He has been a visiting scholar at Pennsylvania State University, in the United States and the University of Ljubljana in Slovenia.

Kala was awarded the prestigious ICFRE Award for Excellence in the Forest Conservation (Biodiversity and Ecology).[25]



  • Nanda's Neelkanth

Short storiesEdit

  • "A Delicious Affairs"
  • "Nagrasani"
  • "The Last Wish"
  • "The Tip of the Tail"
  • "Man-eaters of Garhwal"
  • "Spurge and Snake Bite"
  • "Tapyo"
  • "My Favorite Medicine"
  • "The Prisoners of School"
  • "Riding the Best"
  • "Gaura’s Home"
  • "Aunty"
  • "A Killer in the Clouds"
  • "A Bull in the Leopard’s Monarchy"
  • "The Heavenly Leaf"
  • "The Forgotten Healers"
  • "His Confession"
  • "Seers of Pandukeshwar"
  • "Battle Between the Best"
  • "The Fragrance of Parijaat"
  • "The Childhood Friend"


  • "On His Wishes"
  • "The Bear’s Trail"
  • "A Non-vegetarian in the Holy Hills"
  • "A Job Hunter"
  • "My First Job"
  • "My Maiden Visit to Penn State"
  • "Botanist of Surguja"
  • "Ziro"
  • "A City of Biodiversity"
  • "A Week with Everest and Nanda Devi Summiteers"
  • "The Silence of Candolim"
  • "The Land of Many Shades"
  • "Om Mani Padme Hum"
  • "The Roof of the World"
  • "The Floating Heaven"
  • "A Vagrant and the ‘Queen of Mountains’"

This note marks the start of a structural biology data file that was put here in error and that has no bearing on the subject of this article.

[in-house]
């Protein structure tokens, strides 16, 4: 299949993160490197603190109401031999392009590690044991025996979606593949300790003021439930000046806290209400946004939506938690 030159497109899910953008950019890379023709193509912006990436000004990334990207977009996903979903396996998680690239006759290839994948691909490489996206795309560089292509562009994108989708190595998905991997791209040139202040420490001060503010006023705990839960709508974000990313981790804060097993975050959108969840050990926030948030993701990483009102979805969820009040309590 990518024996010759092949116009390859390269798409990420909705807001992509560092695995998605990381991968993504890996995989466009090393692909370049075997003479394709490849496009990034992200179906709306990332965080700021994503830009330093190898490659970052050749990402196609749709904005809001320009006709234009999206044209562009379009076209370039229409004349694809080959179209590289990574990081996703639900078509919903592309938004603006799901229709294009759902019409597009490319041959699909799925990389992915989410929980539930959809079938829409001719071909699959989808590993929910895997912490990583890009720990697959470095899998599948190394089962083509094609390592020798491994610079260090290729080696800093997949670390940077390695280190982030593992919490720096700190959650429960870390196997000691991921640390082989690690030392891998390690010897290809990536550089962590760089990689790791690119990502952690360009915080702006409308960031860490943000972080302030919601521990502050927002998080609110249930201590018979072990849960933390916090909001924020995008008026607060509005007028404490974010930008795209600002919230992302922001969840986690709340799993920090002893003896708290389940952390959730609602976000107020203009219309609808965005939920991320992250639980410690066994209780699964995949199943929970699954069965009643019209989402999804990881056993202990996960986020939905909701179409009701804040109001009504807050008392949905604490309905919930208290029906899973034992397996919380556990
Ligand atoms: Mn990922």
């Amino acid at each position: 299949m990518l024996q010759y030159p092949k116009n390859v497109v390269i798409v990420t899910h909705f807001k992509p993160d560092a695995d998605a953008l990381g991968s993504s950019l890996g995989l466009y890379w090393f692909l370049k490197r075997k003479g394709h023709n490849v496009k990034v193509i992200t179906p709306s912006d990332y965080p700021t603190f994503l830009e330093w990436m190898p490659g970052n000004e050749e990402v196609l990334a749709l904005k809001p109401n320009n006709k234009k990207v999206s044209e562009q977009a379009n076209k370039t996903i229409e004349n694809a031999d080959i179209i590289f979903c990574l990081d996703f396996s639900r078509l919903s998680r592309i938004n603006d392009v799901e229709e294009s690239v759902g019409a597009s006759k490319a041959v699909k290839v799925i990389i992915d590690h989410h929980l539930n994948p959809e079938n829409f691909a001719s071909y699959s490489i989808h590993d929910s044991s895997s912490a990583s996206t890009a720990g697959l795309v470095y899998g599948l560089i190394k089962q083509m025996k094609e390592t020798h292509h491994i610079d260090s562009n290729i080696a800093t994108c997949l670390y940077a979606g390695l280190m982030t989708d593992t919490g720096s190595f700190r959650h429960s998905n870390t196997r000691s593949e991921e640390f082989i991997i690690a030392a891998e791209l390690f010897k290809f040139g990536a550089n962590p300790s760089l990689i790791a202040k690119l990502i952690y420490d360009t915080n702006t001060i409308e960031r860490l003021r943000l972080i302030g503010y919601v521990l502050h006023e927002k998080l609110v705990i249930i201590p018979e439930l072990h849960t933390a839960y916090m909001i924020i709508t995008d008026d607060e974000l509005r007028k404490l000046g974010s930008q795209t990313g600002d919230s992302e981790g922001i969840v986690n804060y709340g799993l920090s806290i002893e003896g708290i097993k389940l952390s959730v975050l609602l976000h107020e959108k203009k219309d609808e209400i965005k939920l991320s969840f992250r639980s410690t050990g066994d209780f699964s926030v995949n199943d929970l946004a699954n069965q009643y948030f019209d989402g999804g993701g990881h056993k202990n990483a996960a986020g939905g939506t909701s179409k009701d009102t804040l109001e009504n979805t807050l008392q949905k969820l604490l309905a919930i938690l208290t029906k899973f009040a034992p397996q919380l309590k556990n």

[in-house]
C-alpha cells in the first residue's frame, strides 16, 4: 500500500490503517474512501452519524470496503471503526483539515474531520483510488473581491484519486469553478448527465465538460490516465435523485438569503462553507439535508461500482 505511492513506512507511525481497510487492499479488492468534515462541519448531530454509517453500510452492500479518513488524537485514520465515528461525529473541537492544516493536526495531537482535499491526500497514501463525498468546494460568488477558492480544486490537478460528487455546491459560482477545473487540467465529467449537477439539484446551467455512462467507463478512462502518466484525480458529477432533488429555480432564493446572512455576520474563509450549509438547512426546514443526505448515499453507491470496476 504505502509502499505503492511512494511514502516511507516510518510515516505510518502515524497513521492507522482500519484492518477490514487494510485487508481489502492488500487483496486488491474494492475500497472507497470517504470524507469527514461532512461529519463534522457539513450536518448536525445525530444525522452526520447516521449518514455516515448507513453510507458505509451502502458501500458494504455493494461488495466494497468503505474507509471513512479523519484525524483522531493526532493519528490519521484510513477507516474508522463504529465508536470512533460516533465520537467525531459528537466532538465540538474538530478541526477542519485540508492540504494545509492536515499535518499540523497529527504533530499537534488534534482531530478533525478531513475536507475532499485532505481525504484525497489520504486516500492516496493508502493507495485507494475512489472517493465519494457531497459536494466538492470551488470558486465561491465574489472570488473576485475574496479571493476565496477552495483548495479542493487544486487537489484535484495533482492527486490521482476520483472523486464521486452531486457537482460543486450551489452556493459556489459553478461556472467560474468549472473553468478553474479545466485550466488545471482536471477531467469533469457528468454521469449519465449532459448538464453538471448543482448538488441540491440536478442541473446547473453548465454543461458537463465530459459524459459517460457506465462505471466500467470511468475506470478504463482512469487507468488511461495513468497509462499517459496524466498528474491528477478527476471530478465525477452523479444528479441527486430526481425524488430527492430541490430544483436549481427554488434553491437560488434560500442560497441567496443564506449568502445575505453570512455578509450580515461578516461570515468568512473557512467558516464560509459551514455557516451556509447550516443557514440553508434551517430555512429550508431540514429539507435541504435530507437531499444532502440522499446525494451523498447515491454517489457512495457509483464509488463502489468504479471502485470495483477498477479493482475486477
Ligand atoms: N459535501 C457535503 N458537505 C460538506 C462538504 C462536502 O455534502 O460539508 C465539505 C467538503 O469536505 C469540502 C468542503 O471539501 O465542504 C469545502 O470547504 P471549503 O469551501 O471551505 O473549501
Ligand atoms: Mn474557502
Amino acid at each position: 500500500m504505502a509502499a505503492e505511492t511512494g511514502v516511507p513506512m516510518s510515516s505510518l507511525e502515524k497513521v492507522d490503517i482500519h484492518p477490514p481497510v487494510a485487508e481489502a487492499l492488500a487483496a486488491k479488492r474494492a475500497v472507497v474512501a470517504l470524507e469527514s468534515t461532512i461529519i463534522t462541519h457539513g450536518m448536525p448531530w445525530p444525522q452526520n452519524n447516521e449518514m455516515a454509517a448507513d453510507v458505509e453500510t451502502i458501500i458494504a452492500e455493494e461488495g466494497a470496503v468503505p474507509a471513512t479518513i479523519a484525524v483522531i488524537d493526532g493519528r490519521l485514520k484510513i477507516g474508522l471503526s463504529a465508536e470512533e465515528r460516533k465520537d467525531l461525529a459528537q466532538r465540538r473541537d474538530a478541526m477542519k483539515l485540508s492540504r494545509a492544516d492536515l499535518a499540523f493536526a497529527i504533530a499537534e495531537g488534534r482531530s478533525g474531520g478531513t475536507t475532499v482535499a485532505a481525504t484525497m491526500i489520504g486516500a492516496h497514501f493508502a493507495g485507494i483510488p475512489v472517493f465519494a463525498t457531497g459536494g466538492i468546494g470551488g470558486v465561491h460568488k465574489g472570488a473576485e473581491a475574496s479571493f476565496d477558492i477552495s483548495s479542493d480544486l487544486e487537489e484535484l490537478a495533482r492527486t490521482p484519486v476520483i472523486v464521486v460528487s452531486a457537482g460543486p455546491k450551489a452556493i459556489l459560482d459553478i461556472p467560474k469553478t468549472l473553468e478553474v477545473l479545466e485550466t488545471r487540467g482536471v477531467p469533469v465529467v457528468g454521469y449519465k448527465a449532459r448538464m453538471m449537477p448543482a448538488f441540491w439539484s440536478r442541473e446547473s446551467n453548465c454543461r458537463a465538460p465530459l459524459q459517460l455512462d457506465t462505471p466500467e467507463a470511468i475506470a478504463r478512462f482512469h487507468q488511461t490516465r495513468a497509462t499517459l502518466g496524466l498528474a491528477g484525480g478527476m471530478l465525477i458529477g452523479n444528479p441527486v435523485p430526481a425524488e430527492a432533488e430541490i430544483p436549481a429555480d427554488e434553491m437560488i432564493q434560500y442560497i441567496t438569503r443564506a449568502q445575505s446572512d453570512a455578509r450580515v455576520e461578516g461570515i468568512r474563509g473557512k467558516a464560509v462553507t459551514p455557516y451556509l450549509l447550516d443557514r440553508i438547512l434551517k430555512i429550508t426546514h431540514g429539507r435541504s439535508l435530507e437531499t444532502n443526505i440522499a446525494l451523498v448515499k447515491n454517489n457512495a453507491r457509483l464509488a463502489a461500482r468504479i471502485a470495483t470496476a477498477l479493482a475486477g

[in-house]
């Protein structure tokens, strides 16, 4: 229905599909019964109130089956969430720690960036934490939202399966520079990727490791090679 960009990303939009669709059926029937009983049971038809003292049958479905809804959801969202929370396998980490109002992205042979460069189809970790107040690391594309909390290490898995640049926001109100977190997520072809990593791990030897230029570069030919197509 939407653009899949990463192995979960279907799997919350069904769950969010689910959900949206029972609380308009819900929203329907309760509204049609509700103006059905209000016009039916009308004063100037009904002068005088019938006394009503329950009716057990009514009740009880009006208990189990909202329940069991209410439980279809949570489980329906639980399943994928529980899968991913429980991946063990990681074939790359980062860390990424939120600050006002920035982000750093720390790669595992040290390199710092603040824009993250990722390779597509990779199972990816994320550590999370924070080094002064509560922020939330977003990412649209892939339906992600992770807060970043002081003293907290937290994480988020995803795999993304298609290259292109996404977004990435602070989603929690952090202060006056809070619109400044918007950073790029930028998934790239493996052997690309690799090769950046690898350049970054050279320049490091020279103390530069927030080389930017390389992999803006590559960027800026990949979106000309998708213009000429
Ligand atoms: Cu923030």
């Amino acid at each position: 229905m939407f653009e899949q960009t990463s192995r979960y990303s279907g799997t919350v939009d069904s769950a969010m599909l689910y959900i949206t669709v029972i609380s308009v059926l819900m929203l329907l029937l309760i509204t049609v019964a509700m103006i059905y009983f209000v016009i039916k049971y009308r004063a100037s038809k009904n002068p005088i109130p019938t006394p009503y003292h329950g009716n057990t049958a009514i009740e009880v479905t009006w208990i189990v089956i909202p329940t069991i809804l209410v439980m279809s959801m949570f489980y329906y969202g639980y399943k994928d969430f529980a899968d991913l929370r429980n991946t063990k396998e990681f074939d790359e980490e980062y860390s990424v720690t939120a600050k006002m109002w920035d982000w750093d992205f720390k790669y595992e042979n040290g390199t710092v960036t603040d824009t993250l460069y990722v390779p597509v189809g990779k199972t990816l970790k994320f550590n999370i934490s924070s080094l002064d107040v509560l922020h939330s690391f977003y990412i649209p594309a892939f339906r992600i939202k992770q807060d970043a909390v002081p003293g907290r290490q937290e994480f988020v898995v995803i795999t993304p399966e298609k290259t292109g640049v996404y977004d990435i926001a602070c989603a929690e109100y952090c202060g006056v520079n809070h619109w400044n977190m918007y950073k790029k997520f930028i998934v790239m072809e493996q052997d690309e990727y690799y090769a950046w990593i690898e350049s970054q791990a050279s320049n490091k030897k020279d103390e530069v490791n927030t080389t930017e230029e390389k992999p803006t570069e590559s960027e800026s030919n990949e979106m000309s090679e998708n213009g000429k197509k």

• "Hidden Gem of Europe"
  • "The Majesty of Mahasu"


  • "Paradise Under Fire"
  • "Taste the Himalayas"
  • "Revitalizing Sacred Grove"
  • "The Tremor of Tragedy"
  • "Mountains of Sanjeevani"
  • "Grasslands in Peril"
  • "Call from the Hills"
  • "Sacred, a Way of Life"


  • The Valley of Flowers: Myth and Reality
  • Medicinal Plants of Uttarakhand
  • Medicinal Plants of Indian Trans-Himalaya
  • Medicinal Plants and Sustainable Development
  • Biodiversity, Communities and Climate Change


  1. ^ "Archived copy". Archived from the original on 3 December 2015. Retrieved 1 October 2016.CS1 maint: Archived copy as title (link)
  2. ^ The Valley Of Flowers: Myth and Reality; Chandra Prakash Kala; International Book Distributors, New Delhi. 1 January 2004. ISBN 9788170893110. Retrieved 5 October 2014.
  3. ^ Kala, C. P. (2003). Medicinal Plants of Indian Trans-Himalaya: focus on Tibetan use of medicinal resources. Bishen Singh Mahendra Pal Singh. ISBN 9788121101806. Retrieved 5 October 2014.
  4. ^ Kala, Chandra Prakash (2010). Medicinal Plants of Uttarakhand: Diversity, Livelihood and Conservation: Chandra Prakash Kala: 9788176222099: Books. ISBN 8176222097.
  5. ^ Kala, C.P.; Rawat, G. S.; Uniyal, V. K.; Wildlife Institute of India (Dehra Dūn, India) (1998). Ecology and conservation of the Valley of Flowers National Park, Garhwal Himalaya. Wildlife Institute of India. ISBN 9788185496061. Retrieved 5 October 2014.
  6. ^ Kala, C. P. (2005). "The Valley of Flowers- A Newly Declared World Heritage Site" (PDF). Current Science. 89 (6): 919–920.
  7. ^ University of Hawaii at Manoa.
  8. ^ CP Kala, HerbalGram, 70, 40-50.
  9. ^ Health traditions of Buddhist community and role of amchis in trans-Himalayan region of India. CP Kala. Current Science –Bangalore, 89 (8), 1331-1338.